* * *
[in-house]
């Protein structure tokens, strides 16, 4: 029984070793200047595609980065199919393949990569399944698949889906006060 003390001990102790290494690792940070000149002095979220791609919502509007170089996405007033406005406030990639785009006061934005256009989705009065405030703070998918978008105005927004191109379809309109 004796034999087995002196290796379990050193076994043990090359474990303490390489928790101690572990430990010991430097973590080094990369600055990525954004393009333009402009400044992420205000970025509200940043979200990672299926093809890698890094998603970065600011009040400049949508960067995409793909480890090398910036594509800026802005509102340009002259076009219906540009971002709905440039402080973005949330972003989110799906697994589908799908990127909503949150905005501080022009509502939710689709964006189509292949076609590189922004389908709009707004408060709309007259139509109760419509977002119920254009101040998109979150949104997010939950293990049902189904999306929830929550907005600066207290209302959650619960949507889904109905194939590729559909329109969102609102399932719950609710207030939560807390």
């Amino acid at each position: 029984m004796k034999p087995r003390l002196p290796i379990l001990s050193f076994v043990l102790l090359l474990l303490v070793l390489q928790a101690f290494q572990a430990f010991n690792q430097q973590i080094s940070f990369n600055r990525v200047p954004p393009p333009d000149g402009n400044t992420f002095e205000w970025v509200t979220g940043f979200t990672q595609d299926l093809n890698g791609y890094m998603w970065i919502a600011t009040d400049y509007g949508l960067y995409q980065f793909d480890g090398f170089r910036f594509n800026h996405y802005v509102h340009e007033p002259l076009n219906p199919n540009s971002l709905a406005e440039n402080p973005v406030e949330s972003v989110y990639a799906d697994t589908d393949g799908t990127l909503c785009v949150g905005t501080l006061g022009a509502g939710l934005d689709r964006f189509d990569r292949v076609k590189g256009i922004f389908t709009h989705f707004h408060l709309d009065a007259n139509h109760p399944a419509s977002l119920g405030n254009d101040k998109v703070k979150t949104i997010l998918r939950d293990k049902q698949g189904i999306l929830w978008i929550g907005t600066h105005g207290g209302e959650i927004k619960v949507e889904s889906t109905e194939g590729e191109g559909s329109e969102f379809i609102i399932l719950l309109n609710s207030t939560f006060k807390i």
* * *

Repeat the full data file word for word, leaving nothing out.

[in-house]
């Protein structure tokens, strides 16, 4: 029984070793200047595609980065199919393949990569399944698949889906006060 003390001990102790290494690792940070000149002095979220791609919502509007170089996405007033406005406030990639785009006061934005256009989705009065405030703070998918978008105005927004191109379809309109 004796034999087995002196290796379990050193076994043990090359474990303490390489928790101690572990430990010991430097973590080094990369600055990525954004393009333009402009400044992420205000970025509200940043979200990672299926093809890698890094998603970065600011009040400049949508960067995409793909480890090398910036594509800026802005509102340009002259076009219906540009971002709905440039402080973005949330972003989110799906697994589908799908990127909503949150905005501080022009509502939710689709964006189509292949076609590189922004389908709009707004408060709309007259139509109760419509977002119920254009101040998109979150949104997010939950293990049902189904999306929830929550907005600066207290209302959650619960949507889904109905194939590729559909329109969102609102399932719950609710207030939560807390």
């Amino acid at each position: 029984m004796k034999p087995r003390l002196p290796i379990l001990s050193f076994v043990l102790l090359l474990l303490v070793l390489q928790a101690f290494q572990a430990f010991n690792q430097q973590i080094s940070f990369n600055r990525v200047p954004p393009p333009d000149g402009n400044t992420f002095e205000w970025v509200t979220g940043f979200t990672q595609d299926l093809n890698g791609y890094m998603w970065i919502a600011t009040d400049y509007g949508l960067y995409q980065f793909d480890g090398f170089r910036f594509n800026h996405y802005v509102h340009e007033p002259l076009n219906p199919n540009s971002l709905a406005e440039n402080p973005v406030e949330s972003v989110y990639a799906d697994t589908d393949g799908t990127l909503c785009v949150g905005t501080l006061g022009a509502g939710l934005d689709r964006f189509d990569r292949v076609k590189g256009i922004f389908t709009h989705f707004h408060l709309d009065a007259n139509h109760p399944a419509s977002l119920g405030n254009d101040k998109v703070k979150t949104i997010l998918r939950d293990k049902q698949g189904i999306l929830w978008i929550g907005t600066h105005g207290g209302e959650i927004k619960v949507e889904s889906t109905e194939g590729e191109g559909s329109e969102f379809i609102i399932l719950l309109n609710s207030t939560f006060k807390i």